English Language & Literature

Faculty of Humanities




English Language & Literature

2014-2015 Fall/Winter Course Offerings

Course Descriptions

ENGL 5P00
Theoretical Foundations
Survey and critical analysis of a broad range of theories bearing on the relation of literary texts to cultural formations.
 
ENGL 5P01
Graduate Seminar in Research and Professional Development
Topics such as the nature and requirements of academic work, research methodologies, research resources, the nature and requirements of the graduate thesis and research paper, the development of the research proposal, focused discussion of research and design strategies for the work proposed, the development of and adherence to a schedule, preparation of conference proposals and public presentations.

 

ENGL 5V23
2014-2015: Literary Forms of Early Nationhood
Examinations of the literary discourses of early nationhood--Renaissance to Romantic—in select writings by E. Spenser, A. Bradstreet, J. Milton, J. Swift, T. Cary, A. L. Barbauld, A. Kidd, and others. Historical, literary, critical, bibliographical, and theoretical perspectives. Includes re-evaluations of seminal contributions to nationalism studies by Helgerson, Gellner, Hobsbawm, Anderson, Greenfeld, and others.
 
ENGL 5V63
2014-2015: Textualizing “Post”-conflict Histories
An exploration of the cultural work performed by artistic texts in the aftermath of sustained conflict, with emphasis on post-apartheid South Africa. Topics include reimagining justice; land reform and textual remapping; HIV/AIDS and the legacies of apartheid biopolitics; redistribution of material and human resources; heritage industries and the politics of memory work; xenophobia, migration and statelessness; and witnessing
traumatic history.
 
ENGL 5V75
2014-2015: Steampunk: Refashioning the Past and Retrofitting the Future
(also offered as HUMA 5V75)
Examination of Steampunk as a literary, visual, fashion an musical movement in popular culture. Focus on ideological issues of nostalgia, technophilia, imperialism, racism and gender.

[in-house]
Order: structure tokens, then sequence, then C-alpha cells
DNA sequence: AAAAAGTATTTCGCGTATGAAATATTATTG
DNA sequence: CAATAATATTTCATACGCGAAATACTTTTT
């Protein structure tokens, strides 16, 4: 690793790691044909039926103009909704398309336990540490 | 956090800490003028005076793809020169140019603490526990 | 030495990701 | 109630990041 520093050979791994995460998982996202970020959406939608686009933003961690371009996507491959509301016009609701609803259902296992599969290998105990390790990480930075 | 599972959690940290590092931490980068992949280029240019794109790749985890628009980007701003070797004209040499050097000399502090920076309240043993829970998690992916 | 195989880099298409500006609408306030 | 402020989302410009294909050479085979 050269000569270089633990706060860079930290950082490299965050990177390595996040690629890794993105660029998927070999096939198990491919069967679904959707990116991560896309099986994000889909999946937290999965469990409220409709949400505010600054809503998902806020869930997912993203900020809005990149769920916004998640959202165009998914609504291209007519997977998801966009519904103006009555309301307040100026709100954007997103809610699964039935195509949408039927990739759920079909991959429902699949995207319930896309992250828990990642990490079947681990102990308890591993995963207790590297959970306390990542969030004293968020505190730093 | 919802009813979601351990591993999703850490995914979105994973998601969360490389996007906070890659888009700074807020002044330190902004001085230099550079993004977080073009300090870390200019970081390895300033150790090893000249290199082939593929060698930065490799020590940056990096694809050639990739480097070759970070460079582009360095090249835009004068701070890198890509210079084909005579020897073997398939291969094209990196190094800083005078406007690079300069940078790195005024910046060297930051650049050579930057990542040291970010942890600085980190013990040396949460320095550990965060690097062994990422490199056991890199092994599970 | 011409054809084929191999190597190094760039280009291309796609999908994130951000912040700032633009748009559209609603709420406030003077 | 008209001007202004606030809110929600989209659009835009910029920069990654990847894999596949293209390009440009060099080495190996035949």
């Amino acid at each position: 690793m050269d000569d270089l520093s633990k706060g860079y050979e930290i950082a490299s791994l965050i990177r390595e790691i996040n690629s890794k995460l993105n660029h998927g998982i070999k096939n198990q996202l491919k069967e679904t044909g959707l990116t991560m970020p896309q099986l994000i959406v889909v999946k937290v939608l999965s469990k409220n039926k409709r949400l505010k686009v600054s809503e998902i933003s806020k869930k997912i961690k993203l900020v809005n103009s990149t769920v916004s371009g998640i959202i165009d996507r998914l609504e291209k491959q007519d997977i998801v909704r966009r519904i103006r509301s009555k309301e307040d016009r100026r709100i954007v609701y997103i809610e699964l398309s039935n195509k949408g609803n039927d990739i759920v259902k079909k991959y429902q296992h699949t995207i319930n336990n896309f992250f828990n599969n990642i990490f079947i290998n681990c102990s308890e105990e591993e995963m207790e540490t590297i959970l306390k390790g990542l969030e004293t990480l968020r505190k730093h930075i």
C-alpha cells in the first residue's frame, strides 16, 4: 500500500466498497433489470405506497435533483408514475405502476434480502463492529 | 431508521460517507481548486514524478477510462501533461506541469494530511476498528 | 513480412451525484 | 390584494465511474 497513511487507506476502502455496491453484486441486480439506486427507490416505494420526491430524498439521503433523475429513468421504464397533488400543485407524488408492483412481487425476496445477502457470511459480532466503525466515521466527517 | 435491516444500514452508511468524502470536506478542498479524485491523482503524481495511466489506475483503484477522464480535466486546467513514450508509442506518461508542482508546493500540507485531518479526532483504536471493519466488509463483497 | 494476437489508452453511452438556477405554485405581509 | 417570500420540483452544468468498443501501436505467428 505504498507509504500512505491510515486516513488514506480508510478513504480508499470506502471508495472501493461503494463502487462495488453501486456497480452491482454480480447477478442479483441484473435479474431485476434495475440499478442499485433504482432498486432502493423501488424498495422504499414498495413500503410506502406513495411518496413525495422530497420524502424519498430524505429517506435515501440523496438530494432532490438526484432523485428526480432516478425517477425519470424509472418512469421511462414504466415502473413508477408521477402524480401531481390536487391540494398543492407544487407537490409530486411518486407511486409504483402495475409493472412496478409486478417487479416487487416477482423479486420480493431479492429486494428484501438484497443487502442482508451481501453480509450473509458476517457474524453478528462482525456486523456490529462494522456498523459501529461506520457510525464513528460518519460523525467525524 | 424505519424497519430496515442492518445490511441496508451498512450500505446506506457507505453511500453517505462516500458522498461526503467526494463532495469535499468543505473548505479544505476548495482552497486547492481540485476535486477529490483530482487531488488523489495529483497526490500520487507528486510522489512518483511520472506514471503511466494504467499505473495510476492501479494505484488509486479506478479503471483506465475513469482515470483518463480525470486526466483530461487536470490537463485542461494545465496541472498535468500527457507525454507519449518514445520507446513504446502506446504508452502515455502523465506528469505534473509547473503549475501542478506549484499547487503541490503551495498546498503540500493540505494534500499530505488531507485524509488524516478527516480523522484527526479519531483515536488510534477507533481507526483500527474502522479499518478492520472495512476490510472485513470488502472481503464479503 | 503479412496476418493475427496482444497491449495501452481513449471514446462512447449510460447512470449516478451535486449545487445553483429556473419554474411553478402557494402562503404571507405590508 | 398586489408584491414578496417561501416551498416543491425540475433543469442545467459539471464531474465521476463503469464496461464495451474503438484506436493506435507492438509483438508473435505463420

ENGL 5V85
2014-2015: Rhetorics of (Trans)national Identification and Division
Explores the rhetorics of identification and division in the formation, disruption, disintegration, and repair of (trans)national discourse communities. Examines a variety of textual forms including literary, scholarly, juridicial, and (pop) cultural texts to consider the notion of (trans) national community, its founding binaries, and its (perhaps precarious) positions in the current era of globalization and “fast capitalism.”

2015-2016 Fall/Winter Proposed Course Offerings
(Note: Courses whose number begins 5V may be subject to change)
 
Course Descriptions
 
ENGL 5P00
Theoretical Foundations
Survey and critical analysis of a broad range of theories bearing on the relation of literary texts to cultural formations.
 
ENGL 5P01
Graduate Seminar in Research and Professional Development

Topics such as the nature and requirements of academic work, research methodologies, research resources, the nature and requirements of the graduate thesis and research paper, the development of the research proposal, focused discussion of research and design strategies for the work proposed, the development of and adherence to a schedule, preparation of conference proposals and public presentations.

 
ENGL 5V20
Frantic and Sickly: Gothic Texts and Contexts
Examinations of the emergence of and responses to gothic texts in the latter half of the eighteenth century in Great Britain.  Special attention will be given to non-canonical works.  Topics may include the politics of taste; criticism and the literary marketplace; popular rewritings; and the culture of "terror."

 

ENGL 5V35
Transnationalism and Racial Cosmopolitanisms in the American 19th Century
Explores the transnational turn in American studies.  Particular attention to different modes of cosmpolitanism (Kant, Appiah, Bhabha, Nwankwo), the black atlantic (Gilroy), hemispheric studies (Bauer), and creolization.  Authors may include Herman Melville, Nathaniel Hawthorne, William Wells Brown, Martin Delany, and Frances Ellen Watkins Harper.
 
ENGL 5V42
Surrealist Narratives
A critical history of the most enduring avant-garde tendency of the twentieth century, from Lautréamont to David Lynch.
 
ENGL 5V72
Rewriting Elaine of Astolat
Study of adaptations of the Arthurian story of Lily Maid.  Use of adaptation theory, feminist theory, and theories of medievalism to explore medieval, nineteenth-, twentieth-, and twenty-first- century texts and the diverse communities they address.